Both the TD4 and SD4 Four wheel drive models are equipped with the same intelligent four-wheel drive system as before.  The system responds to changes in grip in 150 milliseconds to adjust torque between front and rear axles.  Terrain Response optimises the electronic systems for conditions, and there are four settings: General Driving, Grass-Gravel-Snow, Mud & Ruts and Sand.  The Freelander has something called the Gradient Release control that ensures smooth hill starts both ascending and descending for safety and driver confidence on any surface.  Again, like the ‘intelligent’ hand brake, I didn’t really notice it which probably means it was working like a treat!

Interior

Let’s get my biggest gripe out of the way first, the bottom bit of the upright centre column that houses all the major switchgear, although well designed with everything clearly marked out, but its corner is way too sharp.  It’s probably just the way I drive, but I end up resting my left leg on the downward console which leaves a huge and painful indentation in my shin.  If it was my car I’d have to fit foam padding down there or something!  

Apart from that, sitting behind the steering wheel is a pleasant place to be.  Buttons are all streamlined and there’s a collection of rotary dials for the heaters other things.  For the 2013 model the Terrain Response rotary dial has gone in favour of even more buttons to press.  Unfortunately though it has an electronic handbrake, I say unfortunately like it’s a bad thing, but it’s just my personal opinion and I don’t like them.  

The dashboard is straight forward with proper dials for once, I like proper dials.  In between the dials you have the usual information, what gear you’re in, temperature, fuel and a digital speedo.    A bit weird I know, but I ended up looking at the digital readout more that the actual speedo, not sure why, maybe because it’s in the middle.  

The removal of the traditional handbrake gave the design boffins at Land Rover the opportunity to give us more storage space, which is always nice.  And on that subject, just in front of the gear stick there’s a tray for my phone.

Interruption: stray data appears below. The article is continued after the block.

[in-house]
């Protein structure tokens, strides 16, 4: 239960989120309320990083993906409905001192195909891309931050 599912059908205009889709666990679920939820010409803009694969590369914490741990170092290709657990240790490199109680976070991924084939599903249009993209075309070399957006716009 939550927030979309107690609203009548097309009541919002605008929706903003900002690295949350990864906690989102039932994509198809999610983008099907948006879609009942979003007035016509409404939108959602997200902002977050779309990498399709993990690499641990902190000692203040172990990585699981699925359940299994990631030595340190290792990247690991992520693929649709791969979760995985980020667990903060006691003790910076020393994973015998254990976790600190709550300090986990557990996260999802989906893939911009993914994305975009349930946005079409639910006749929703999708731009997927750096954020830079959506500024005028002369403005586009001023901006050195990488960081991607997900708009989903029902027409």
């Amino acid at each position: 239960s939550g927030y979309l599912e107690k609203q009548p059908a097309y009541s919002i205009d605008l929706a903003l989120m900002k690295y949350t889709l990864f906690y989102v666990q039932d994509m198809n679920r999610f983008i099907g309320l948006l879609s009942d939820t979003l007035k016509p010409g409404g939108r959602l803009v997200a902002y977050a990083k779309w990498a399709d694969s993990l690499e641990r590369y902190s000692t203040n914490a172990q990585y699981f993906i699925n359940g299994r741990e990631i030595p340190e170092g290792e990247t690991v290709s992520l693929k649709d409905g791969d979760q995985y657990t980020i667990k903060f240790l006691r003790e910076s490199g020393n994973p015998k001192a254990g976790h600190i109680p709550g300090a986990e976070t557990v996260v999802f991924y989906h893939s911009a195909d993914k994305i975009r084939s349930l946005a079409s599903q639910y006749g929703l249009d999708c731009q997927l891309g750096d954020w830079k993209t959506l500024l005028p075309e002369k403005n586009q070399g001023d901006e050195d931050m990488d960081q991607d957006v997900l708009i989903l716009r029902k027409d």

At 18st 4lbs and 6ft something or other, I found the seats to be very supportive, though perhaps a tad short for my thighs, but I soon got used to that.  I also found the rear seats comfy and legroom to be ample.

The boot is a good size too, though smaller than the Evoque with the rear seats in the up position.  Fold them down and the Freelander swallows more.  A huge plus point for me is that the Freelander has the space in the rear for a full size spare wheel.  I really don’t like space savers and puncture kits, especially for a 4x4. 

The HSE came with the rear reversing camera which was great for the Evoque with its narrow windows, I doubt though you’ll need it much in the Freelander as it’s a square vehicle and you can tell where the boots ends.

Conclusion

I have to admit that after covering just under 600 miles in a week and a bit, I was quite sad to see the Freelander 2 go.  It looked great, it drove great, it was practical, fairly frugal and decent off road... but would I buy one?  No.  "Hang on, didn’t it just tick all the boxes?" You may ask.  Yes it did, and don’t get me wrong, I would jump at the opportunity to accept one as a company vehicle, I’d even buy one for Muddy Madam, but as a main car for me, nah.

It has nothing to do with my, let’s face it, pernickety dashboard objections which in no way stopped me from enjoying our time together, I think I just found it a bit uninspiring, unmotivating and a bit boring, that’s all!  Besides, I’m a big car kinda guy, so it’ll be a Defender, Discovery or Range Rover for me thank you very much.